unrealized tourism potential.

9. (SBU) The Abuja office of the Nigeria Extractive Industries
Transparency Initiative (NEITI) provided additional perspective on
the mining sector. The NEITI is viewed as an EITI "good pupil",
achieving great success in implementing the initiative in Nigeria's
hydrocarbon sector as a way of building domestic trust and
confidence. NEITI Director Stan Rerri participated in an EITI
workshop in South Africa, aimed at prodding South Africa to become
an implementor and leader on the continent for EITI. The NEITI
management admitted to the Minerals Team that the NEITI needed to do
more ground-work on solid minerals to allow solid minerals before
allowing their inclusion in its implementation work.

--------------------------------------------- -------
POSITIVE MINING LEGISLATION, BUT REGULATIONS DELAYED
--------------------------------------------- -------

10. (SBU) The GON decided to promote exploration and development
investment in its solid minerals sector following almost 50 years of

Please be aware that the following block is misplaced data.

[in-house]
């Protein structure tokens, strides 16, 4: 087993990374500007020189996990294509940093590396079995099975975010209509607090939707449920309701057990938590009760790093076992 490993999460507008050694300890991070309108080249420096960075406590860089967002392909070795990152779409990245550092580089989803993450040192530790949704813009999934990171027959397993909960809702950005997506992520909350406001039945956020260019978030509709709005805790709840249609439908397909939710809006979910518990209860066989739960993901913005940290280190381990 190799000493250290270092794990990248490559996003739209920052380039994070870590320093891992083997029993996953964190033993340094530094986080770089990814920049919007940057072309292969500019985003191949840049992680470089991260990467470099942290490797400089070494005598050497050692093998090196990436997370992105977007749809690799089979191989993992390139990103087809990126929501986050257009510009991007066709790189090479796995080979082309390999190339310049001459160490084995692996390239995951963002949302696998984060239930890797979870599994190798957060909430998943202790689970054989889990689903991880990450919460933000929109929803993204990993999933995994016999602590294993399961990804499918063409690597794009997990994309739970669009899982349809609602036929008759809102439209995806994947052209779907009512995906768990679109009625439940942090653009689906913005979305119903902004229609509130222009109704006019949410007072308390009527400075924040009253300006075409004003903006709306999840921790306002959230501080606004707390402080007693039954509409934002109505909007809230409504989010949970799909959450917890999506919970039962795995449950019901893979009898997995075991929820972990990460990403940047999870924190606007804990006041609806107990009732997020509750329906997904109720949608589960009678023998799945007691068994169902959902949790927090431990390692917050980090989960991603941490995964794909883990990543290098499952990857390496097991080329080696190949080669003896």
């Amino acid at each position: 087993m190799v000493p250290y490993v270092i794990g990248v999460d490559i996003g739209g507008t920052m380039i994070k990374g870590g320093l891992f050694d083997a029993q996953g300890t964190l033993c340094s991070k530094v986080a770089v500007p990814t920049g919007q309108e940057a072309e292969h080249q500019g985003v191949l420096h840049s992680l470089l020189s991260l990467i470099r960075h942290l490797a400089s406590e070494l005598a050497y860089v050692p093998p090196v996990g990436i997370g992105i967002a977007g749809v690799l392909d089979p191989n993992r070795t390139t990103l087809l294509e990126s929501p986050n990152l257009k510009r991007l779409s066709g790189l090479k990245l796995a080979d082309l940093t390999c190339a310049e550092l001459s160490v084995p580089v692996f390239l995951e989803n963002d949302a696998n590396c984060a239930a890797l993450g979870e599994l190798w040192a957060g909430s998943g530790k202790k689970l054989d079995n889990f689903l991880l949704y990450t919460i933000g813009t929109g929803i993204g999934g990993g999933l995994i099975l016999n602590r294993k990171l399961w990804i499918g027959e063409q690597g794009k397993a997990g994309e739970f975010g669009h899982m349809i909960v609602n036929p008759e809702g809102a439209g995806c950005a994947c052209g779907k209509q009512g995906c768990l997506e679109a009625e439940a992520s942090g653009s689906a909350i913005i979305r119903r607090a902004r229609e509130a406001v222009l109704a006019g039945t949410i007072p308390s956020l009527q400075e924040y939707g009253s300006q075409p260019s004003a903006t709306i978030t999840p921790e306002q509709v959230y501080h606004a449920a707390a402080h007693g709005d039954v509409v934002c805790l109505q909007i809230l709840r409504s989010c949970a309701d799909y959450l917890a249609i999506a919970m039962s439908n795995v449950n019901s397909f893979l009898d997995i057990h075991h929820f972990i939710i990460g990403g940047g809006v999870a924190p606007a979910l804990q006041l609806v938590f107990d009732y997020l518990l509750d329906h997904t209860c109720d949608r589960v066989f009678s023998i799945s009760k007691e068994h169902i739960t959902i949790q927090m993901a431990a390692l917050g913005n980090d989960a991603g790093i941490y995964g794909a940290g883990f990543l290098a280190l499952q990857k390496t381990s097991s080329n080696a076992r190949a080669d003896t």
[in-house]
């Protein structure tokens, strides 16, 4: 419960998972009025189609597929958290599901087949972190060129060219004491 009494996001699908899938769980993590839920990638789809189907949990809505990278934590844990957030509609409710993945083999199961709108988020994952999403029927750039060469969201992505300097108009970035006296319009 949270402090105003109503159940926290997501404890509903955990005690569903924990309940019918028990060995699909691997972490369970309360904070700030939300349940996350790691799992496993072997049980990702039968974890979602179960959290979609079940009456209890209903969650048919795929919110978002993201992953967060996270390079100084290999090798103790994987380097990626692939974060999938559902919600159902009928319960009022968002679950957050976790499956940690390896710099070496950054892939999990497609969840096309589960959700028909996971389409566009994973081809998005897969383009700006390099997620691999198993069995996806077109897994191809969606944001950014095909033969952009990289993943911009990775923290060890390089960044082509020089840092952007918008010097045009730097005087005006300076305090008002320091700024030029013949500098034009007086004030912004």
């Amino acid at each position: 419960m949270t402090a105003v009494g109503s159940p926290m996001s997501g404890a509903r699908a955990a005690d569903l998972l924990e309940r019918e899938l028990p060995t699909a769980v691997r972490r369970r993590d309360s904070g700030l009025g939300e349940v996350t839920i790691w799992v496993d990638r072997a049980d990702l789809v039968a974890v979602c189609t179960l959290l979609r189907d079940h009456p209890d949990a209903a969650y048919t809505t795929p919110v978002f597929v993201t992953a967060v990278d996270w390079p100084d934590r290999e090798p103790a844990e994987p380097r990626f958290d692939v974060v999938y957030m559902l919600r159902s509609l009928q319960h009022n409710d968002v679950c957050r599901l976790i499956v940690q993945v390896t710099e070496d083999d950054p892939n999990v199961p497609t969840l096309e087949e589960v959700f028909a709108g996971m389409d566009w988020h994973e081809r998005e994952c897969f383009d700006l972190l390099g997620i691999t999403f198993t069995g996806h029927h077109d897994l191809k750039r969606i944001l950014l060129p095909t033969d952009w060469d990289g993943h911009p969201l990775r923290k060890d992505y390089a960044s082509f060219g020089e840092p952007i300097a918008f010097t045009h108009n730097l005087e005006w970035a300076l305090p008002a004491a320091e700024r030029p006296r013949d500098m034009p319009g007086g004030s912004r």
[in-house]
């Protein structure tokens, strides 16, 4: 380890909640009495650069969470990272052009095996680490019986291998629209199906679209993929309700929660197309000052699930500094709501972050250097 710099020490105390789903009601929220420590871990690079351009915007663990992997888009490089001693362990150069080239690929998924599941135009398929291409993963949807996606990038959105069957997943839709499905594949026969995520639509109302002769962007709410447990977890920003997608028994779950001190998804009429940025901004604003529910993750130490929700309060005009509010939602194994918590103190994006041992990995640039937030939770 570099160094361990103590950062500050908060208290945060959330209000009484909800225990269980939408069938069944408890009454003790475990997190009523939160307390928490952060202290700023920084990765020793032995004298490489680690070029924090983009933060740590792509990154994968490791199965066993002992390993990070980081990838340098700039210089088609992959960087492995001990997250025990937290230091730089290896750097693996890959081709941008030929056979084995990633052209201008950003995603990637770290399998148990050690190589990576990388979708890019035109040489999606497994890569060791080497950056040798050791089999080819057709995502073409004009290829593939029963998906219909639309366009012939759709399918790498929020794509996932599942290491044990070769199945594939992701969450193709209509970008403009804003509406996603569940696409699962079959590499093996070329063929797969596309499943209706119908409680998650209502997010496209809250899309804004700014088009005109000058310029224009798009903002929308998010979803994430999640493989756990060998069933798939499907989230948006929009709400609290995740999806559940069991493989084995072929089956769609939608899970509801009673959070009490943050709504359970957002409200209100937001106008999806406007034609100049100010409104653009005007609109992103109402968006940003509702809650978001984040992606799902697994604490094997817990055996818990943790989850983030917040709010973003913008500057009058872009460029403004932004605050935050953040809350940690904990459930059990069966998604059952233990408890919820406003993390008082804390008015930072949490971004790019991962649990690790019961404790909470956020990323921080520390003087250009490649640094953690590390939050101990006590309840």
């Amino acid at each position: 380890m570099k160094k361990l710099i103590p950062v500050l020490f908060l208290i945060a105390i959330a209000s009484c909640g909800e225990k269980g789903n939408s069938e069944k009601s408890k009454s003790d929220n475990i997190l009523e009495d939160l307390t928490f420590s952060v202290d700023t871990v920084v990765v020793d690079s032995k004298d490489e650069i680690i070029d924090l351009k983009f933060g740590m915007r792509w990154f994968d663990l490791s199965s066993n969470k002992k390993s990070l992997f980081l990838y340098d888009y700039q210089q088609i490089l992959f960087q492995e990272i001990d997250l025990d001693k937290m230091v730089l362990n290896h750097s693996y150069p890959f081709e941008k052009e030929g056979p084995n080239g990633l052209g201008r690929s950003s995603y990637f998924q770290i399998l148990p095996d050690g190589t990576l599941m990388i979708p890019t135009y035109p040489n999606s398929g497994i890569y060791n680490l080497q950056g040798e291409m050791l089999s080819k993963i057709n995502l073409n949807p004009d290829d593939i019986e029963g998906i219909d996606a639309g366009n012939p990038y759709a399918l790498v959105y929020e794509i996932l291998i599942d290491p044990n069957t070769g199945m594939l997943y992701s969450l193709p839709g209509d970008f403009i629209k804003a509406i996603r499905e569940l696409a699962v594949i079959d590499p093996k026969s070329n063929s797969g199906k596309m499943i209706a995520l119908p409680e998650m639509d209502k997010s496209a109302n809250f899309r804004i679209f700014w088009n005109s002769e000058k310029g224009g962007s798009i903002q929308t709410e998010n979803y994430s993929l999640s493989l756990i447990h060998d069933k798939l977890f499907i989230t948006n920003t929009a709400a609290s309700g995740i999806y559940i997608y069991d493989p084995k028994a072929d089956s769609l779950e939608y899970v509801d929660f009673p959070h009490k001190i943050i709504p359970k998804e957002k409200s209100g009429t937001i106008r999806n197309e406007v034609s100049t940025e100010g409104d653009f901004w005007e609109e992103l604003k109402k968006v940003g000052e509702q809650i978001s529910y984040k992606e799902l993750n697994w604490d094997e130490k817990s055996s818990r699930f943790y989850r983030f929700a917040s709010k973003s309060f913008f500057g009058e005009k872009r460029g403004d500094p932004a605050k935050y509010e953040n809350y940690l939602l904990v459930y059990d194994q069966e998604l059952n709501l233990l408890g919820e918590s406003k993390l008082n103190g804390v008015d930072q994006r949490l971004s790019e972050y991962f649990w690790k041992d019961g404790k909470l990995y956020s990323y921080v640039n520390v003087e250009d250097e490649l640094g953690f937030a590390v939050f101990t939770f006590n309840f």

Qinvestment in its solid minerals sector following almost 50 years of
neglect. Nigeria was one of the world's biggest producers of tin,
but a combination of "Dutch Disease", caused by the discovery of
oil, and nationalization of mines following independence in 1960 has
reduced the mining industry to a few small mines and hundreds of
informal (subsistent) workings. The GON produced a new minerals
policy document and a minerals and mining act in 2007 to encourage
investment. The accompanying regulations have not yet been
published and are still being negotiated, although industry has been
minimally consulted.

11. (SBU) The National Minerals and Metals Policy of January 2008
stipulates that minerals are owned by the state and are to be
exploited for the benefit of Nigerians. It makes clear government's
intention that industry must be driven by private investment,

ABUJA 00002072 004.2 OF 004


management, and operation. The document appears to be an "apple
pie" expression of all things a potential investor wants to hear and
differs little from mining policies the world over. Its main tenets
involve privatization of the industry, security of tenure, and
minimum government interference in the running of mines and
marketing of product. Indigenization and adding value to raw
materials is an expressed GON goal.

12. (U) The Nigerian Minerals and Mining Act of 2007 addresses most
aspects of the governance of the mineral industry, the various types